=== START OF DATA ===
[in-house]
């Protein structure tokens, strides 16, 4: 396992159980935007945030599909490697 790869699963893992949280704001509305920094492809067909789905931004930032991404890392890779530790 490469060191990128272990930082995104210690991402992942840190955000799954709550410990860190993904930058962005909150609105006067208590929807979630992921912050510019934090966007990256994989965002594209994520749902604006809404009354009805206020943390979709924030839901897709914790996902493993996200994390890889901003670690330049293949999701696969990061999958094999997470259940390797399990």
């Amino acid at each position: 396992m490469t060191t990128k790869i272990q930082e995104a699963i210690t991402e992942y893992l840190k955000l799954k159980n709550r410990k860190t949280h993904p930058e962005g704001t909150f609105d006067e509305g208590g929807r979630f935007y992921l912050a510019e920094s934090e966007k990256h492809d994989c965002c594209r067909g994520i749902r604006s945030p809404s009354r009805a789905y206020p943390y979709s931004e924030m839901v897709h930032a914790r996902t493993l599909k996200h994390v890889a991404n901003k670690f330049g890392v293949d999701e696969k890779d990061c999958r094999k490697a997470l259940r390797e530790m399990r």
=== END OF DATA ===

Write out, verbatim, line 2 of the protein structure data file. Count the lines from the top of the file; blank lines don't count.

């Protein structure tokens, strides 16, 4: 396992159980935007945030599909490697 790869699963893992949280704001509305920094492809067909789905931004930032991404890392890779530790 490469060191990128272990930082995104210690991402992942840190955000799954709550410990860190993904930058962005909150609105006067208590929807979630992921912050510019934090966007990256994989965002594209994520749902604006809404009354009805206020943390979709924030839901897709914790996902493993996200994390890889901003670690330049293949999701696969990061999958094999997470259940390797399990």